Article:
In 2013 the minister of mineral resources announced plans to train some 4,000 technicians to help regulate the sector. The training programme was to be partially funded by the companies that the government was supposed to regulate.

Huge investment in mining and related infrastructure has pushed robust economic growth of the once war-torn nation. Analysts predicted that Mozambique could potentially become a major supplier of coal and natural gas to emerging energy markets of Asia.

Maputo, eager to take advantage of the immense investor-interest, offered generous incentives to mining giants. Economists say the freebies now cost the country more than half a billion dollars annually in lost revenue. Inked mining deals weren’t always in the best interest of all citizens, according to investigations by the Human Rights Watch. Additionally, corruption and conflict of interests emerged - politicians are said to be silent partners in companies involved in joint ventures for mega projects.

Spurred by the resources boom, construction and services sectors took off and made a few millionaires along the way. South African research company New World Wealth this month predicted the number of Mozambican dollar-millionaires would reach 2,200 by 2024, an increase of 120%. The increase in high-net-worth individuals, the firm says, will be due to opportunities expected to arise out of the gas bonanza.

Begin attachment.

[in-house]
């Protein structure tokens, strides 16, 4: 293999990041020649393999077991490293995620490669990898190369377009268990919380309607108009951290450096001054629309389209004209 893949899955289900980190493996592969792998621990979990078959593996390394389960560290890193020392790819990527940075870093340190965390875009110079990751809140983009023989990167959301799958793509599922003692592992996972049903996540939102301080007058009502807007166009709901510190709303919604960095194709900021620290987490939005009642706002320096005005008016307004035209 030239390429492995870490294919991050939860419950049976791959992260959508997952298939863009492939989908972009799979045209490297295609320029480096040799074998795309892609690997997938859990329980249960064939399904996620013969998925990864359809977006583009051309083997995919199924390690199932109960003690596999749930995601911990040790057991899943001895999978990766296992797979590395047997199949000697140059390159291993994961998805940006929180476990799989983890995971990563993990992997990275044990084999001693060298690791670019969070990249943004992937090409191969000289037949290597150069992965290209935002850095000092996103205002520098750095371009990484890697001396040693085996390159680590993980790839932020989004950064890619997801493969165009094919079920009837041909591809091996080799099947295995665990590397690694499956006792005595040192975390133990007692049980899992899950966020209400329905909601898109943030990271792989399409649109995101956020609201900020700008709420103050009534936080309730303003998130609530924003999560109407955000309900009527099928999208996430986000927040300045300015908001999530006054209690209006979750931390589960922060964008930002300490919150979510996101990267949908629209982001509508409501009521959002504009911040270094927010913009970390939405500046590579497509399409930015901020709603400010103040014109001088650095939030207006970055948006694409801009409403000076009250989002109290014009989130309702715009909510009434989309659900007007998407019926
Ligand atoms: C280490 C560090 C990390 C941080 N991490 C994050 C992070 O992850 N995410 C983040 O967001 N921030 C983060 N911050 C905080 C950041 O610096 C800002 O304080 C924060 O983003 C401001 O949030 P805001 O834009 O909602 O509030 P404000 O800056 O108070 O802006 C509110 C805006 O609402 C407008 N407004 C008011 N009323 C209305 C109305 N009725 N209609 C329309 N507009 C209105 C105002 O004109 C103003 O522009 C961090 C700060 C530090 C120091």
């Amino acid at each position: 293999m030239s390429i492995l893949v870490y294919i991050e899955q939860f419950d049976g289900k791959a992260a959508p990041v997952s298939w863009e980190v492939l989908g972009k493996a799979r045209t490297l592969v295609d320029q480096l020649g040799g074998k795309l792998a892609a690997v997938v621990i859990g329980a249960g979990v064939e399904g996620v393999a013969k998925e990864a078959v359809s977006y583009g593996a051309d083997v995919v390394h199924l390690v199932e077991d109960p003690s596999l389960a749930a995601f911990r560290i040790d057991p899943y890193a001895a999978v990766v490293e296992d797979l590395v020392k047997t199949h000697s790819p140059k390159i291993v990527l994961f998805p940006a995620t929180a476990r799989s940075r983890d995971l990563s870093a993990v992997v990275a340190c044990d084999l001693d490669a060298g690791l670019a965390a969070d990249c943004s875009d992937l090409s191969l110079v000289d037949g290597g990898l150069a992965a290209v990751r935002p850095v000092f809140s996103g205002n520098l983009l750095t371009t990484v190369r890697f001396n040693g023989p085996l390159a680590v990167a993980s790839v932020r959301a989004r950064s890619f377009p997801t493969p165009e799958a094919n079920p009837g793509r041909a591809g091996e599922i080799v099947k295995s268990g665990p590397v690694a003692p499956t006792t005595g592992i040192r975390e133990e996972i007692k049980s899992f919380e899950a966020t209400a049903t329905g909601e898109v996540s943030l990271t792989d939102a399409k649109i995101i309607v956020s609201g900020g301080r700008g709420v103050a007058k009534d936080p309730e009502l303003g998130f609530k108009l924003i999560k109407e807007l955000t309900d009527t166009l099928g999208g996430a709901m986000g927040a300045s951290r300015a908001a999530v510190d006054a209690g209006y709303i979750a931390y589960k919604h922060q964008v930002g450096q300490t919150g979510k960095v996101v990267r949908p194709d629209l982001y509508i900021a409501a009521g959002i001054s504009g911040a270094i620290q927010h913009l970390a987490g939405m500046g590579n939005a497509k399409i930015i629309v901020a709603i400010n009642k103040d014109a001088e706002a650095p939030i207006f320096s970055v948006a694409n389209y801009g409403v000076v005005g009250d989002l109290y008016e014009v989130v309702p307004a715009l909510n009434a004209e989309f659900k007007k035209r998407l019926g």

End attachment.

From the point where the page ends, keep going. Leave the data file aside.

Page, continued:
Mozambique’s mineral wealth hasn’t created enough jobs or improved delivery of critical services to citizens. In Tete province, which is home to an estimated 6.7 billion tons of coal reserves, rural folks are still weathering the effects of resettlements done to accommodate mining projects.

Mozambique’s resources story resonates across Africa. Corrupt, misgoverned and undemocratic regimes routinely collude with some crooked investors to steal and impoverish citizens.

While some African governments earn billions of dollars from the extractive industries annually, the bulk of the revenues are squandered. Despite the increasing global clampdown on corrupt deals and business practices between governments and private companies, underhand deals are still rampant. The complicity of government officials has made it difficult to effectively enforce taxation, anti-corruption laws and transparency.

But, resource mismanagement isn’t all about corruption and lack of political will to reform.

Kennedy Opalo, a doctorate candidate at Stanford and assistant professor of African Development at Georgetown University, reckons it is also a story of governments that remain completely incapacitated by multi-national corporations with far superior technical capacities.